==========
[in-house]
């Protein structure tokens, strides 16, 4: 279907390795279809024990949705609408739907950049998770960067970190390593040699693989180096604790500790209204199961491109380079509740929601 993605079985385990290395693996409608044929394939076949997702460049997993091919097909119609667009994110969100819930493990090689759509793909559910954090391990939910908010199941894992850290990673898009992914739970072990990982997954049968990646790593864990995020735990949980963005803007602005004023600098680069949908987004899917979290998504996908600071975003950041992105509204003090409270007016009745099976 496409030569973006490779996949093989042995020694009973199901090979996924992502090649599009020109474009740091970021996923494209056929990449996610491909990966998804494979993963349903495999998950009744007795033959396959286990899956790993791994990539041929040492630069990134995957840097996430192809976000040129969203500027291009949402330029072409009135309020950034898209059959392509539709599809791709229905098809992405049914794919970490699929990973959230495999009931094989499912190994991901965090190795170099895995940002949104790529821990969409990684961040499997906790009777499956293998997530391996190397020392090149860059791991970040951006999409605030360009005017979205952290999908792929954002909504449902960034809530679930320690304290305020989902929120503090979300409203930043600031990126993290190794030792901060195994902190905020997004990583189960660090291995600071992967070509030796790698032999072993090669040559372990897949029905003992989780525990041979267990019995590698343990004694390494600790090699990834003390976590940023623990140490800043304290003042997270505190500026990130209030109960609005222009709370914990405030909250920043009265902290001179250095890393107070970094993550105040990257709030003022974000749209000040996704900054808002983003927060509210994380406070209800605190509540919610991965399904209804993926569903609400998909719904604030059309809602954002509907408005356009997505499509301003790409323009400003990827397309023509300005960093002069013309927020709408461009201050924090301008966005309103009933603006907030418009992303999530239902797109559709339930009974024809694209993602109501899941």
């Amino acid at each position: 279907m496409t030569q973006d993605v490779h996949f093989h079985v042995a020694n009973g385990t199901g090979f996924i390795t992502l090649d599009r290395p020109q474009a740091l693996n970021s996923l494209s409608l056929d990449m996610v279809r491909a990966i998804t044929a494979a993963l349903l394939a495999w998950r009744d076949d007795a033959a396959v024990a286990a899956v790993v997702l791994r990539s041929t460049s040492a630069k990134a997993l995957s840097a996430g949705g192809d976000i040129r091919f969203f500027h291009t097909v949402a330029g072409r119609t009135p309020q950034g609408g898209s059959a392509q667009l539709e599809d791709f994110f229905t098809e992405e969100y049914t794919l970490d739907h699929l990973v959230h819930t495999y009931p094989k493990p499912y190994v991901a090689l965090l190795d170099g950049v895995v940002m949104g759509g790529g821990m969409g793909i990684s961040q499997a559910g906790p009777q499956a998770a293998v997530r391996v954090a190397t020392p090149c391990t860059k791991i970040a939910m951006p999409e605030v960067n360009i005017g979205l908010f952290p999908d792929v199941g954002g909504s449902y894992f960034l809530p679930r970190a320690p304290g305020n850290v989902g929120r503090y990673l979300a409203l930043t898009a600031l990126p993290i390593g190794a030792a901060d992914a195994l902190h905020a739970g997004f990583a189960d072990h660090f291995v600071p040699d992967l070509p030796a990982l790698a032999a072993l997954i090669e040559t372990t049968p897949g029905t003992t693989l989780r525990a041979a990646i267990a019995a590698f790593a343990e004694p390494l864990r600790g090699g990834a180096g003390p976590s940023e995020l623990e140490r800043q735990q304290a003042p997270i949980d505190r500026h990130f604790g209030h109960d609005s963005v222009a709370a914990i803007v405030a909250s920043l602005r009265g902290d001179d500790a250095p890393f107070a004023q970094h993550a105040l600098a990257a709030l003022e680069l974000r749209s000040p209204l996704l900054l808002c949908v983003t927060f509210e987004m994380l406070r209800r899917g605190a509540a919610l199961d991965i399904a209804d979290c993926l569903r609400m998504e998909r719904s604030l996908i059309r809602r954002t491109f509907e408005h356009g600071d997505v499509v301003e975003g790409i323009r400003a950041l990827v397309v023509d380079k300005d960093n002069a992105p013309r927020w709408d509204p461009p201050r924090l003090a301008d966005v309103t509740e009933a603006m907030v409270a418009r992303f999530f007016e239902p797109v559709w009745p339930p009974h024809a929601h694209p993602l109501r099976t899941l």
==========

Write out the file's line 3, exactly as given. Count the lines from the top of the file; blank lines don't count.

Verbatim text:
């Amino acid at each position: 279907m496409t030569q973006d993605v490779h996949f093989h079985v042995a020694n009973g385990t199901g090979f996924i390795t992502l090649d599009r290395p020109q474009a740091l693996n970021s996923l494209s409608l056929d990449m996610v279809r491909a990966i998804t044929a494979a993963l349903l394939a495999w998950r009744d076949d007795a033959a396959v024990a286990a899956v790993v997702l791994r990539s041929t460049s040492a630069k990134a997993l995957s840097a996430g949705g192809d976000i040129r091919f969203f500027h291009t097909v949402a330029g072409r119609t009135p309020q950034g609408g898209s059959a392509q667009l539709e599809d791709f994110f229905t098809e992405e969100y049914t794919l970490d739907h699929l990973v959230h819930t495999y009931p094989k493990p499912y190994v991901a090689l965090l190795d170099g950049v895995v940002m949104g759509g790529g821990m969409g793909i990684s961040q499997a559910g906790p009777q499956a998770a293998v997530r391996v954090a190397t020392p090149c391990t860059k791991i970040a939910m951006p999409e605030v960067n360009i005017g979205l908010f952290p999908d792929v199941g954002g909504s449902y894992f960034l809530p679930r970190a320690p304290g305020n850290v989902g929120r503090y990673l979300a409203l930043t898009a600031l990126p993290i390593g190794a030792a901060d992914a195994l902190h905020a739970g997004f990583a189960d072990h660090f291995v600071p040699d992967l070509p030796a990982l790698a032999a072993l997954i090669e040559t372990t049968p897949g029905t003992t693989l989780r525990a041979a990646i267990a019995a590698f790593a343990e004694p390494l864990r600790g090699g990834a180096g003390p976590s940023e995020l623990e140490r800043q735990q304290a003042p997270i949980d505190r500026h990130f604790g209030h109960d609005s963005v222009a709370a914990i803007v405030a909250s920043l602005r009265g902290d001179d500790a250095p890393f107070a004023q970094h993550a105040l600098a990257a709030l003022e680069l974000r749209s000040p209204l996704l900054l808002c949908v983003t927060f509210e987004m994380l406070r209800r899917g605190a509540a919610l199961d991965i399904a209804d979290c993926l569903r609400m998504e998909r719904s604030l996908i059309r809602r954002t491109f509907e408005h356009g600071d997505v499509v301003e975003g790409i323009r400003a950041l990827v397309v023509d380079k300005d960093n002069a992105p013309r927020w709408d509204p461009p201050r924090l003090a301008d966005v309103t509740e009933a603006m907030v409270a418009r992303f999530f007016e239902p797109v559709w009745p339930p009974h024809a929601h694209p993602l109501r099976t899941l």